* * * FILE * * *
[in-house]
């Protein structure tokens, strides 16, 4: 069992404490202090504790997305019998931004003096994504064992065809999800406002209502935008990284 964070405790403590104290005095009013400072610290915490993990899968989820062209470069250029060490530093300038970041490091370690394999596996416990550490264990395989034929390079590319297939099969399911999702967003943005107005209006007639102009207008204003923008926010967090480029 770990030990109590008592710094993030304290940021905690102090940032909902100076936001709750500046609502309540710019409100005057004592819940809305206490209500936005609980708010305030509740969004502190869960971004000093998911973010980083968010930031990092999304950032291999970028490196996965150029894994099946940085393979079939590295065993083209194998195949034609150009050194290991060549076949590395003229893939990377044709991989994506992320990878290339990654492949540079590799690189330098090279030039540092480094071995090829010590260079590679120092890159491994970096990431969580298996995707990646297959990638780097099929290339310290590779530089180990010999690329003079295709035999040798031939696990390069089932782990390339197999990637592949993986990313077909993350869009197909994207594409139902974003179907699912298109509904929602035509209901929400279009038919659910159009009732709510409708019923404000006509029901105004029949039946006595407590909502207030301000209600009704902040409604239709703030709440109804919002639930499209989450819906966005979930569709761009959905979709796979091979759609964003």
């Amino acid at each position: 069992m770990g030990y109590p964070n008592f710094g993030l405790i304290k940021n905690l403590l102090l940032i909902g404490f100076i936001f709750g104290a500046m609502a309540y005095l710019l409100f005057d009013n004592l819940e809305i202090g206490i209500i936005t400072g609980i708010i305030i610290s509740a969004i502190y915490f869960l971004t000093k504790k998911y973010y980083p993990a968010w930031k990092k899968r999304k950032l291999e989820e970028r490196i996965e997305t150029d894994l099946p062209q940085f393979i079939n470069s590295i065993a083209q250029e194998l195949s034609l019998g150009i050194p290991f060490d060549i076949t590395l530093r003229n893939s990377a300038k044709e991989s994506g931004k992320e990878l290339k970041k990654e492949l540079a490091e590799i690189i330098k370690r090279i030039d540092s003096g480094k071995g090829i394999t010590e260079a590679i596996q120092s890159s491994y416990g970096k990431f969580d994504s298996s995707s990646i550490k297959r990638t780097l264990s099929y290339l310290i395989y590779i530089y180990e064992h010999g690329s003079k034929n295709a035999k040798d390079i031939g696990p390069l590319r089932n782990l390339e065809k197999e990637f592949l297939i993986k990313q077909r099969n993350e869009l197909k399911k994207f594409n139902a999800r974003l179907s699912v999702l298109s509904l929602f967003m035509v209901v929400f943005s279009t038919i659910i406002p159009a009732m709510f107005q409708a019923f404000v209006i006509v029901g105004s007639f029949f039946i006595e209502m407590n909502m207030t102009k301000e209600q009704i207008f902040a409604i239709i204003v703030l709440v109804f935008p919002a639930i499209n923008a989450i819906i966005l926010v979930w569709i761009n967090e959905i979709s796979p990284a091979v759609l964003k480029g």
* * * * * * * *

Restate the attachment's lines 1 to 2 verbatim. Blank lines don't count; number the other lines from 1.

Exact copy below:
[in-house]
């Protein structure tokens, strides 16, 4: 069992404490202090504790997305019998931004003096994504064992065809999800406002209502935008990284 964070405790403590104290005095009013400072610290915490993990899968989820062209470069250029060490530093300038970041490091370690394999596996416990550490264990395989034929390079590319297939099969399911999702967003943005107005209006007639102009207008204003923008926010967090480029 770990030990109590008592710094993030304290940021905690102090940032909902100076936001709750500046609502309540710019409100005057004592819940809305206490209500936005609980708010305030509740969004502190869960971004000093998911973010980083968010930031990092999304950032291999970028490196996965150029894994099946940085393979079939590295065993083209194998195949034609150009050194290991060549076949590395003229893939990377044709991989994506992320990878290339990654492949540079590799690189330098090279030039540092480094071995090829010590260079590679120092890159491994970096990431969580298996995707990646297959990638780097099929290339310290590779530089180990010999690329003079295709035999040798031939696990390069089932782990390339197999990637592949993986990313077909993350869009197909994207594409139902974003179907699912298109509904929602035509209901929400279009038919659910159009009732709510409708019923404000006509029901105004029949039946006595407590909502207030301000209600009704902040409604239709703030709440109804919002639930499209989450819906966005979930569709761009959905979709796979091979759609964003």